Core Training – Copyright – Post Two

Veritiy Minniti authors the second blog of our copyright series giving her view of Copyright and the Core Training Course

Ever since childhood, I have been fascinated by history. History seemed to be populated with so many intriguing characters, exciting events, discoveries and bizarre goings-on. As a child, I was an avid reader of books such as Horrible Histories and from the moment I heard about universities, I knew I wanted to study History. Happily I did, indeed, study History at university and subsequently, the logical progression for me was to pursue a career in Archives. I wanted, not only to work with history but also to help preserve it and protect society’s ‘memory’ of itself and past events. I was lucky enough to become a part-time Archives Assistant at the University of Hull Archives, based at the Hull History Centre, almost straight from university and then after settling into the post, I applied to do an MA in Archive Administration at Aberystwyth University via distance learning.verity 1

As an Archives Assistant, I regularly deal with copyright issues, although I’m not involved in decisions regarding the Archives’ policy on copyright. Many individuals visit the archives with the intention of publishing copies of manuscripts or photographs from our collections. Most of the items requested are out of copyright or are our own copyright, however sometimes the situation can be a little trickier! Usually, when faced with a difficult copyright issue, customers are able to consult with a qualified archivist. However, when this has not been immediately possible, I have felt a little ill-equipped, at times, to provide more substantial advice. Consequently, when the opportunity arose to attend the Archives and Records Association’s (ARA) Copyright Core Training event, I leapt at the chance to improve my own knowledge as well as my ability to help any future customers with queries regarding copyright.

My MA has provided me with a grounding in common copyright issues relating to libraries and archives, but the ARA Copyright Training has given me much greater confidence when dealing with this very complex issue. I was particularly pleased that Tim Padfield, the author of ‘the bible’ on copyright for archivists: Copyright for Archivists and Users of Archives, was going to be giving a talk. Having become aware of Tim Padfield’s prominence in the area of copyright for archivists during my general studies, I was excited to hear from such an authority and was not disappointed. During his hour and a half presentation, he managed to cover all the basics and particularly focused on copyright issues for archivists and librarians in terms of enabling access to materials and producing copies on request. Two of the key things I learnt were:verity 2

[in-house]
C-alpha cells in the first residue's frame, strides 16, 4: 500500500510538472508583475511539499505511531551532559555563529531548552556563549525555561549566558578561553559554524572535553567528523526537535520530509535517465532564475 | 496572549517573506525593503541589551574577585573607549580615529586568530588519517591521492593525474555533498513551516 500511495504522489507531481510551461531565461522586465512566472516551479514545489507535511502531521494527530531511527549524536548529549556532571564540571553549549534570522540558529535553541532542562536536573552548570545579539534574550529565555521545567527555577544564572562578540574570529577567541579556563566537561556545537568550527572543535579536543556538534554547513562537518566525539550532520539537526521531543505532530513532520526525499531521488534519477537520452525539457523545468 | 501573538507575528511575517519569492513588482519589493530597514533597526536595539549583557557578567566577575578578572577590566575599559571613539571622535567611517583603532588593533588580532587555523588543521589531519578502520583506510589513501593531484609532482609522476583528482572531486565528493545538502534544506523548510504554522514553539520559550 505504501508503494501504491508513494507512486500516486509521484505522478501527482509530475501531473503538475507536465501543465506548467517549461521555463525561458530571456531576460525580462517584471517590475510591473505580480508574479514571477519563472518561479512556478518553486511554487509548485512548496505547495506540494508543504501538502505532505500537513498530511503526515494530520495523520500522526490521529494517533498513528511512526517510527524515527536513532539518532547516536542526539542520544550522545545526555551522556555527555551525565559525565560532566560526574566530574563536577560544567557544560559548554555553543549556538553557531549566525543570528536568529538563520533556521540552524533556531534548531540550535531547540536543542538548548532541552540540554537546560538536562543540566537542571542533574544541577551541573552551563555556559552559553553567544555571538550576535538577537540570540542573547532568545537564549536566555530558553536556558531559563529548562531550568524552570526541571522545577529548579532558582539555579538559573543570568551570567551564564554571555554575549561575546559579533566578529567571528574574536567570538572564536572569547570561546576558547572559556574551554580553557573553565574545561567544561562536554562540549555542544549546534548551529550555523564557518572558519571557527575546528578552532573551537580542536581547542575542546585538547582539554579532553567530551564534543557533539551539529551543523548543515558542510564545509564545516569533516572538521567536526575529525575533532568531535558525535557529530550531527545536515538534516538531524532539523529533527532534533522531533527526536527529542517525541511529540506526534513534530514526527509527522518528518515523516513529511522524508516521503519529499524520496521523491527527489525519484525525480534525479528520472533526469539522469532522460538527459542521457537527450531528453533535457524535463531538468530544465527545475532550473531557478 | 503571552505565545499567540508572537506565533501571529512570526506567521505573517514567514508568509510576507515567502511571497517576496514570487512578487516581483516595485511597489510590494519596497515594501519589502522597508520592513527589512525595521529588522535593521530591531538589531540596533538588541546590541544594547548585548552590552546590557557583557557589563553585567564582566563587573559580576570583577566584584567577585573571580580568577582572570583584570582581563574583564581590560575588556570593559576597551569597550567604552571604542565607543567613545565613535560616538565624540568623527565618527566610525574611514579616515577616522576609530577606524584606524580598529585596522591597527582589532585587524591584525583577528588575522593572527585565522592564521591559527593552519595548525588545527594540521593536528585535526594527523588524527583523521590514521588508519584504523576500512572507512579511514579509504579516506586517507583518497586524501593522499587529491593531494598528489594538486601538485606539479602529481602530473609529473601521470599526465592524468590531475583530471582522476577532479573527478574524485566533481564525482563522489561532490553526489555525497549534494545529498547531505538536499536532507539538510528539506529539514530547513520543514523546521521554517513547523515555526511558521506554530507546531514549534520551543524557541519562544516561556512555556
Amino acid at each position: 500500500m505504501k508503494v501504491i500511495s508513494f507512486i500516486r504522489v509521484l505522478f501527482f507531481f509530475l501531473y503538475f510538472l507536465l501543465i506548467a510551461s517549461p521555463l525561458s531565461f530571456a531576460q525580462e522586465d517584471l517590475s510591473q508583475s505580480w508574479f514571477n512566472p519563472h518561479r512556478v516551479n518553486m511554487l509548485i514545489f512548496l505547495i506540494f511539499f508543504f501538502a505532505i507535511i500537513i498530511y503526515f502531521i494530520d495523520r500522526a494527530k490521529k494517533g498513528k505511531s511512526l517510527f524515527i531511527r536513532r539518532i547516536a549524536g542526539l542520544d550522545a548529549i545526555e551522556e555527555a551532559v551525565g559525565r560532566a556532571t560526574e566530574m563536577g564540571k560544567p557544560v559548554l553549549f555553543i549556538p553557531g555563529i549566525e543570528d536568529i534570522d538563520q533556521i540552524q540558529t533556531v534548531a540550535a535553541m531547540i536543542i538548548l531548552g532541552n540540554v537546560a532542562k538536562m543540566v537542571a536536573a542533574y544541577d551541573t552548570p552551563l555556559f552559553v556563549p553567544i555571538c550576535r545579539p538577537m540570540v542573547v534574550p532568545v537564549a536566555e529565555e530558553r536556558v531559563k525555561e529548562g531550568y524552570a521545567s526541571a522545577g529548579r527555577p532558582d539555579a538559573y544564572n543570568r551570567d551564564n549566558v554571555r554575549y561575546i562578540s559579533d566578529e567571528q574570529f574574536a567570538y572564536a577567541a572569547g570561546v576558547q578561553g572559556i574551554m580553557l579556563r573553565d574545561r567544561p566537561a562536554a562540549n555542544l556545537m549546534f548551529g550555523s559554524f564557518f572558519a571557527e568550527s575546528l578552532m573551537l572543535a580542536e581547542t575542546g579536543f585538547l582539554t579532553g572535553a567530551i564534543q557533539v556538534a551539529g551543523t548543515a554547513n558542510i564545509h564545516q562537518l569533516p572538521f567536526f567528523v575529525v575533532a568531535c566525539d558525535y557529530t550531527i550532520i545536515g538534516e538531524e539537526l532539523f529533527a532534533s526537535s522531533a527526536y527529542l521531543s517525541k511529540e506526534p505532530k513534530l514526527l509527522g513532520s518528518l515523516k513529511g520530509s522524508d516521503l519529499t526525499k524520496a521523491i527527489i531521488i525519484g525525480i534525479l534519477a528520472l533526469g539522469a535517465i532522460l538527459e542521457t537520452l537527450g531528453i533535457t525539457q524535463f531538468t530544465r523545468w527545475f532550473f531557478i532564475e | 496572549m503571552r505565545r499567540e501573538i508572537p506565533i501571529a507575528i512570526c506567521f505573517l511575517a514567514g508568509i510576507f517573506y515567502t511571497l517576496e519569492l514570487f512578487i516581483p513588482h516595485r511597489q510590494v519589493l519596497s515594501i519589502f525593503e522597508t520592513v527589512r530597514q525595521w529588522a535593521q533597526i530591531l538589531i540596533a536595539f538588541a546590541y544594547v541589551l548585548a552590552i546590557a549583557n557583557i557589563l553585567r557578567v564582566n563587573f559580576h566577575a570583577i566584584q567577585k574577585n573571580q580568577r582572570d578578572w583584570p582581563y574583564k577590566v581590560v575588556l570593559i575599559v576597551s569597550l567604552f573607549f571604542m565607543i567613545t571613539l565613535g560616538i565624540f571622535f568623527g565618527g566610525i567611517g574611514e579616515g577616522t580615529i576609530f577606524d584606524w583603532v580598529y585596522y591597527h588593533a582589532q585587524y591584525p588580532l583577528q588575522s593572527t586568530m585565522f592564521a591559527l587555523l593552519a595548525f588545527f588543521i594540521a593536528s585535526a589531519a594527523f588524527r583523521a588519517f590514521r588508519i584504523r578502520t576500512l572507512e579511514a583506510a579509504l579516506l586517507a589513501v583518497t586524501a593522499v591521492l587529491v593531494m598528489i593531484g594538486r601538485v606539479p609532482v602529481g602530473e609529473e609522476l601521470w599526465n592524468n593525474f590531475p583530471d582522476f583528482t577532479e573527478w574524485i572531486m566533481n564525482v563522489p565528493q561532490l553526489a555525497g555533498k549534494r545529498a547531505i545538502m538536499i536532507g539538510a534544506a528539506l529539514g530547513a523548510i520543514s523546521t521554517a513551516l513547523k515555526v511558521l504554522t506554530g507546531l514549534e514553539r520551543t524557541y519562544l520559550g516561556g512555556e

• that if a user states his wish to publish items from the archives, archivists should not make any copies until satisfied that permission from the copyright holder has been obtained
  • that volunteers and students are not regarded as employees and, therefore, anything they produce for the library/archive is automatically their own copyright. Consequently, volunteer agreements need to include a clause regarding the transfer of their individual copyright, on any items of work they complete, to the library/archive.

 

It was also very interesting to hear Alison Kay from the National Railway Museum regarding their forthcoming exhibition on ambulance trains and their experience of gaining permission from copyright holders to reproduce specific items. Ultimately, I hope to qualify as an archivist and become involved in the planning and presentation of outreach and education activities as well as exhibitions, and Alison’s experiences made it clear that, unfortunately, the copyright issues surrounding the reproduction of items for such events is not always clear cut. In some cases, copyright holders can be fairly easily traced but in other cases it can be a highly time-consuming process. For instance, certain non-published materials from the 19th century are still covered by copyright until 2039 and tracing the copyright holders today will involve following the author’s family tree and any wills made. In such cases, it is possible that the number of copyright holders could easily reach double figures and it only needs one of them to say no for you to be unable to use the item in question! It seems that in some cases, archives and libraries may be forced to decide between such time-consuming tasks, not using the material or taking the risk that no copyright holders will come forward and publish anyway.

 With a set of useful and practical workshops to conclude the day, the training event provided me with exactly what I had hoped and needed in order to consolidate my knowledge regarding copyright. Obviously, there is much more to copyright than can be learned in one day (the various editions of Tim Padfield’s book on the topic attest to this), but it has enabled me to see copyright more clearly and not feel overwhelmed. Now I know I can understand the complex rules surrounding copyright, I know I will be of much more help to our customers at the Hull History Centre. And the rule I live by now: if in doubt, consult Tim Padfield’s extremely useful flowcharts on how to work out copyright dates! The charts can be found online here: http://www.nationalarchives.gov.uk/documents/information-management/copyright-related-rights.pdf

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